A Valley News Publication

Double the wins: Two Upper Valley Schools claim historic victories

Woodstock boys hockey and Sharon boys basketball teams each won a state championship on Monday night. Congratulations, y’all!

Sharon’s victory was especially sweet — it was the first time the school had won in any sport, and the win rounded out an undefeated season. Wow.

Update on the 1920s love letters discovered in a West Leb ceiling: They’re back where they belong!

Happy Friday afternoon, y’all!

Remember our post about the long lost love letters from the 1920s that were discovered in a West Lebanon ceiling recently during a kitchen renovation? They have officially been returned to the couple’s relatives!

Valley News chief photographer Jennifer Hauck was there for the handoff (click here for photos) and the Valley News editorial board has weighed in on the magic of these letters.

Friday, March 16.

The letters are now “under lock and key,” family members say, until the couple’s last living daughter can make it up to Vermont from Florida for a family visit later this year.

Thank you so much to Jenn Carter, who found the letters, and granddaughters Theresa White, Shannon Kivler and their extended family, for allowing us to document the return of the letters that captivated the Upper Valley with some good news for a few days.

As I told a couple of the folks involved, it has inspired me to go through some old love letters I inherited from my grandparents some years ago and have never really sat down and read through. That will change soon!

We wish a lot of happy reading to Mr. & Mrs. White’s family in the months and years ahead. ❤


Heartfelt exchanges in the #UpperValley on Thursday: 1️⃣ Theresa White, of White River Junction, #VT, left, Jenn Carter of West Lebanon, #NH, and Shannon Kivler, of Charlestown, NH, talk about the #handwritten #letters found in Carter’s kitchen ceiling during a remodeling process. Kivler and White are the granddaughters of Laura Johnson, who wrote the letters to Harold White in the #1920s. The couple later married and had four children. The group of women met in White River Junction on Thursday for Carter to give the letters to White and Kivler, who she located via Facebook earlier in the week. 🔶 More photos from their meeting at www.vnews.com. Link in profile. 🔶 (Valley News – Jennifer Hauck @hauck45) 2️⃣ Tom Cox, of Sunapee, NH, hands a #bouquet of #roses to Victoria Davis, of Brooklyn, NY, on Georges Mills Road in Springfield, NH, on Thursday. Cox sells roses on the side of the road and will wait hours, sometimes even a whole day, for someone to stop and buy the #flowers. “You have to develop #patience and an appreciation of #nature,” Cox said. (Valley News – Carly Geraci @carlygeraci) ▪️ #vnewsuv #uppervalley #upval #603 #802 #twinstates #newengland #photojournalism #heartfelt #exchange #sliceoflife #💌 #💐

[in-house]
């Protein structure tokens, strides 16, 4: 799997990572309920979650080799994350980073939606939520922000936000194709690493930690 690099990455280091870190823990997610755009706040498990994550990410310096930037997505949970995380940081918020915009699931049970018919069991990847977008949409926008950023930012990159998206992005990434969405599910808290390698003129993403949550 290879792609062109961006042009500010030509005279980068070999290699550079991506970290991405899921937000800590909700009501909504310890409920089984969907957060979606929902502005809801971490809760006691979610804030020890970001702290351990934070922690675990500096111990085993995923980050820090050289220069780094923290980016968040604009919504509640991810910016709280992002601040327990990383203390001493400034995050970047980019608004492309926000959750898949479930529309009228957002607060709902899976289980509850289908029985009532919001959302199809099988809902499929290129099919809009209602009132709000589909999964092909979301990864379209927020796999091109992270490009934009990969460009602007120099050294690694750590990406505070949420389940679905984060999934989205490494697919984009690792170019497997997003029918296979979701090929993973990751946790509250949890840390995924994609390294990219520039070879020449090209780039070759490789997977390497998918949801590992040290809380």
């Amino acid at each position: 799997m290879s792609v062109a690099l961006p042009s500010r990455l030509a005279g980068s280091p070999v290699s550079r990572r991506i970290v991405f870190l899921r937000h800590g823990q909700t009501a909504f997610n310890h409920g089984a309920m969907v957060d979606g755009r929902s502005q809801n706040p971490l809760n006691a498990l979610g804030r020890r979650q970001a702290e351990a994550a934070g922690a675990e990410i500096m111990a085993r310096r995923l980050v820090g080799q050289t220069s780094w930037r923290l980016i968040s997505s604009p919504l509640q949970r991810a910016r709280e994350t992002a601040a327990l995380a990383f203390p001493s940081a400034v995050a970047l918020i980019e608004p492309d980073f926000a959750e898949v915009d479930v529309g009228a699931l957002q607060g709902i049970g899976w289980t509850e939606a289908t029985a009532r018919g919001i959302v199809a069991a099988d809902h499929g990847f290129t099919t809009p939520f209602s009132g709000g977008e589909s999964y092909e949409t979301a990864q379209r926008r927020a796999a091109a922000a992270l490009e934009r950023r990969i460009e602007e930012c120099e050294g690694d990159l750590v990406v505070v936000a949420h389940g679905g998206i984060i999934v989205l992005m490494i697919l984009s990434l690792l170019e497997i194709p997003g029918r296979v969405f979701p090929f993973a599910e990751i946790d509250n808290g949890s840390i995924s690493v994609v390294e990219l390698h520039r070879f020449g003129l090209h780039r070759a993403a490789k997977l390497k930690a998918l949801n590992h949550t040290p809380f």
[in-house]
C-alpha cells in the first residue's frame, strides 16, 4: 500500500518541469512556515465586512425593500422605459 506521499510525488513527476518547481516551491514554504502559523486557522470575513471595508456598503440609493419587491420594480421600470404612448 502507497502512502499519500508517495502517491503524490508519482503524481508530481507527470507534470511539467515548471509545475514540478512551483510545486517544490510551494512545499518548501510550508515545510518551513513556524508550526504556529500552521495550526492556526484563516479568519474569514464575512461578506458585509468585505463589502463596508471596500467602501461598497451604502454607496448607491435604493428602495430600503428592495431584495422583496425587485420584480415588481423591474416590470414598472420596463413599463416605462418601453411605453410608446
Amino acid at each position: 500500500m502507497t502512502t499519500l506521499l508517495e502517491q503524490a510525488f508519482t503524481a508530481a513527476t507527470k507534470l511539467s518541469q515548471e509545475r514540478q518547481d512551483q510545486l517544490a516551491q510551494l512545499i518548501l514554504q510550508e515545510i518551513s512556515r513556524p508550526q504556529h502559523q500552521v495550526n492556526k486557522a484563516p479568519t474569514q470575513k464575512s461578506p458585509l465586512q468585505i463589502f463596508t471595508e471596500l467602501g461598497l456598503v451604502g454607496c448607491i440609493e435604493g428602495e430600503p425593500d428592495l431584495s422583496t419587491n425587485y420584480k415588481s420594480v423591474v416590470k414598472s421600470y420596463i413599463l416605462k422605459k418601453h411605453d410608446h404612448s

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Adoptable pets — and a note on thinking twice before buying a bunny as an Easter gift!

Click the photo for more information on all of these adoptable Upper Valley pets, including wonderful bunnies Kelso and Hyde!

(If you can’t click the photo, you can click this link. And remember, this Valley News feature is always live at www.vnews.com/adoptablepets.)

Speaking of bunnies! If I may, here’s a poster from Rabbitron.com about buying rabbits as Easter gifts and why it should be discouraged.

The text of the poster says: Small animal, big responsibility. A rabbit is not a toy, he’s a living, feeling, 12-year commitment. Rabbits do make wonderful indoor companions, but they are not low maintenance and are not a good “starter” pet for a child. Sadly, most “Easter Bunnies” end up abandoned once the novelty wears off. Please save a life, take the time to learn what it takes to care for a rabbit before deciding to bring one home. The Easter bunny will thank you. DID YOU KNOW? All rabbits should be spayed or neutered. Rabbits need daily exercise and companionship. Grass or timothy hay is essential to a rabbit’s diet. An outdoor hutch is not safe or humane housing. Learn more at rabbitron.com.

What’s up with the bunny post?

Peanut, age 10.

I happen to have two funny buns that I adopted from UVHS. Peanut, who was 8 years old at the time I adopted him, was adopted exactly two years ago on Sunday, meaning that he will be 10 years old! So the experts aren’t kidding around when they say that rabbits can easily live for a decade or more.

And, just to leave you with some gratuitous bunny pics, here’s the other bun I adopted from UVHS, Flip-Flop. She was adopted in 2014 and is now about 5 or 6 years old.

Flip-Flop, age 5+.

And, last but not least, Flip-Flop with her best bud Bartleby, from the Animal Rescue League of Dedham, Mass. He is an estimated 6-7 years old.

Flip-Flop and Bartleby. Bartleby is 6-7 years old.

All that said: If you decide you ARE ready for a bunny — not as a spur-of-the-moment toy, but as a long-term pet — we hope you consider giving Kelso and Hyde a shot. ❤

Bald eagle steals fish (from Lebanon man in Fairlee)

FILE – In this undated photo released by the Utah Division of Wildlife Resources, a bald eagle flies in Utah. (AP Photo/Utah Division of Wildlife Resources, Lynn Chamberlain)

WMUR has video of the thievery!

Wonder if it was one of the nine bald eagles counted along the Connecticut River in January? Click here to watch the video at the WMUR website.